After a well earned intermission, the stage again swelled with musicians set to perform the 16 song Third/Sisters Lovers. The final album from the enigmatic group was created back in 1974 and is a much darker and more brooding piece of work than its predecessors. But, although the album, which was composed almost entirely by Chilton himself, is a much harder piece of music to appreciate on a purely sensory level, the intricacy of the music and the intellect exhibited in the lyrics make it a musical masterpiece that serious musicians seem to gravitate towards from across many musical genres.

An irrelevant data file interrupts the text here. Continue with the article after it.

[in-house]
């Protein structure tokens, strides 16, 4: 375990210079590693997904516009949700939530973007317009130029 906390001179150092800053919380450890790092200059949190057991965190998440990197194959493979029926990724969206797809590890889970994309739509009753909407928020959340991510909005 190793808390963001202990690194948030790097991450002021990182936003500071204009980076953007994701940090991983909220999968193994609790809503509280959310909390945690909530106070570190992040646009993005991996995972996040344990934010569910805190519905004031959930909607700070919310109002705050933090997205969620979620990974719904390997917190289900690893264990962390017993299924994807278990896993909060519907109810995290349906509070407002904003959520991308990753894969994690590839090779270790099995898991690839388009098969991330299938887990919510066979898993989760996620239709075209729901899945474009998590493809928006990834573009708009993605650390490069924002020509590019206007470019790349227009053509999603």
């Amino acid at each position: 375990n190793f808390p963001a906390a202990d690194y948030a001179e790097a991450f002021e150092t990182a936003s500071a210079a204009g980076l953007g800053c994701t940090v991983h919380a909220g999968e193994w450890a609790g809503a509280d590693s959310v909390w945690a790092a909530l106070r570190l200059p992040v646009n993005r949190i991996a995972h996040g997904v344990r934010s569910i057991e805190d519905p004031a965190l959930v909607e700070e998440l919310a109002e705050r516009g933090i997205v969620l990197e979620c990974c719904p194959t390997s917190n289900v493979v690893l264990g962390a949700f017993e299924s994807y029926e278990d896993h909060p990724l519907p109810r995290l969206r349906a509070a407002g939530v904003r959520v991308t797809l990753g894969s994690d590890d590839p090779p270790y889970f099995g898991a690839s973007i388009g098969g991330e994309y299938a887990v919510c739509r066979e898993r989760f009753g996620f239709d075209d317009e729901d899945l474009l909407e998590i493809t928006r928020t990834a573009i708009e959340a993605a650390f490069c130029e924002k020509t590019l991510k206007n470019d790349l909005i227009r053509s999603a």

The carefully assembled orchestra composed of veteran classical musicians played a much greater role in the second half of the evening, giving the third album the extra musical dimension that it needs to be truly appreciated as a live performance. Conductor Van Dyke Parks is no stranger to the pop music world, having collaborated with musicians as diverse as Brian Wilson, Rufus Wainwright, Ry Cooder, Harry Nilsson, and Ringo Starr. The live performance of the orchestra alone would have been a complete musical presentation. But this was a night for Big Star devotees to shine brightly and they did so brilliantly. All the aforementioned pop stars returned throughout the long presentation of the third album, joined by an ever expanding cast of musical characters. Ira Kaplan (Yo La Tengo) took over the lead on the third song of the night, “O Dana”, and brought solid rock energy to much of the rest of the evening. Stephens then took over the lead vocals for the one song that he wrote for the album, “For You”. Another North Carolinian, Chris Stamey, took his first turn of the night as lead vocalist on the fifth song of the album “Nighttime.”